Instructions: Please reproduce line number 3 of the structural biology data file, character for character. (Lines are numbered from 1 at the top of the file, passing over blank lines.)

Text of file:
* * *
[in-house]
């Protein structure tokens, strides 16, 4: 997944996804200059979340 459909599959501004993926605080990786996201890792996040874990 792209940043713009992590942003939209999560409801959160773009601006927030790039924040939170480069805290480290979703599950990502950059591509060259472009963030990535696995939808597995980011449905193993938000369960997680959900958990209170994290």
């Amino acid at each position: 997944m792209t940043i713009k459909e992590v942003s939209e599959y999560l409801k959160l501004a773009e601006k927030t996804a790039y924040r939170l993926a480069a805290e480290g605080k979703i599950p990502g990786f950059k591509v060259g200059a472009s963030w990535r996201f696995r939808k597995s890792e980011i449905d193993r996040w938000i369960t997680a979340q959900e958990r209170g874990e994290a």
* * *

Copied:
């Amino acid at each position: 997944m792209t940043i713009k459909e992590v942003s939209e599959y999560l409801k959160l501004a773009e601006k927030t996804a790039y924040r939170l993926a480069a805290e480290g605080k979703i599950p990502g990786f950059k591509v060259g200059a472009s963030w990535r996201f696995r939808k597995s890792e980011i449905d193993r996040w938000i369960t997680a979340q959900e958990r209170g874990e994290a």